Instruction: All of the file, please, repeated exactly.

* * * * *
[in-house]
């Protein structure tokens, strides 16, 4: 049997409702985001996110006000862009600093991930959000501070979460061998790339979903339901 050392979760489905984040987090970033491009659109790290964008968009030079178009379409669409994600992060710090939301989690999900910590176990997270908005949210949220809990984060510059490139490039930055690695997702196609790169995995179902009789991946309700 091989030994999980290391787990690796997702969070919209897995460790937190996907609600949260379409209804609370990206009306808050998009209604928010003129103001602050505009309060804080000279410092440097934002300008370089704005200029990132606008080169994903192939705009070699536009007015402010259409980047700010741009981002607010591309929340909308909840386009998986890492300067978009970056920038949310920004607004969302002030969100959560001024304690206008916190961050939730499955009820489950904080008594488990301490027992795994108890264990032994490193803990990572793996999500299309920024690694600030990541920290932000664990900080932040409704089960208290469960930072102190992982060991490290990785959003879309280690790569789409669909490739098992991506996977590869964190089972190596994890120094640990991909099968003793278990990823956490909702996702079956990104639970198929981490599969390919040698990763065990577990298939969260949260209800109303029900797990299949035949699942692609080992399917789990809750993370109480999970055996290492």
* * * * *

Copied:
[in-house]
């Protein structure tokens, strides 16, 4: 049997409702985001996110006000862009600093991930959000501070979460061998790339979903339901 050392979760489905984040987090970033491009659109790290964008968009030079178009379409669409994600992060710090939301989690999900910590176990997270908005949210949220809990984060510059490139490039930055690695997702196609790169995995179902009789991946309700 091989030994999980290391787990690796997702969070919209897995460790937190996907609600949260379409209804609370990206009306808050998009209604928010003129103001602050505009309060804080000279410092440097934002300008370089704005200029990132606008080169994903192939705009070699536009007015402010259409980047700010741009981002607010591309929340909308909840386009998986890492300067978009970056920038949310920004607004969302002030969100959560001024304690206008916190961050939730499955009820489950904080008594488990301490027992795994108890264990032994490193803990990572793996999500299309920024690694600030990541920290932000664990900080932040409704089960208290469960930072102190992982060991490290990785959003879309280690790569789409669909490739098992991506996977590869964190089972190596994890120094640990991909099968003793278990990823956490909702996702079956990104639970198929981490599969390919040698990763065990577990298939969260949260209800109303029900797990299949035949699942692609080992399917789990809750993370109480999970055996290492």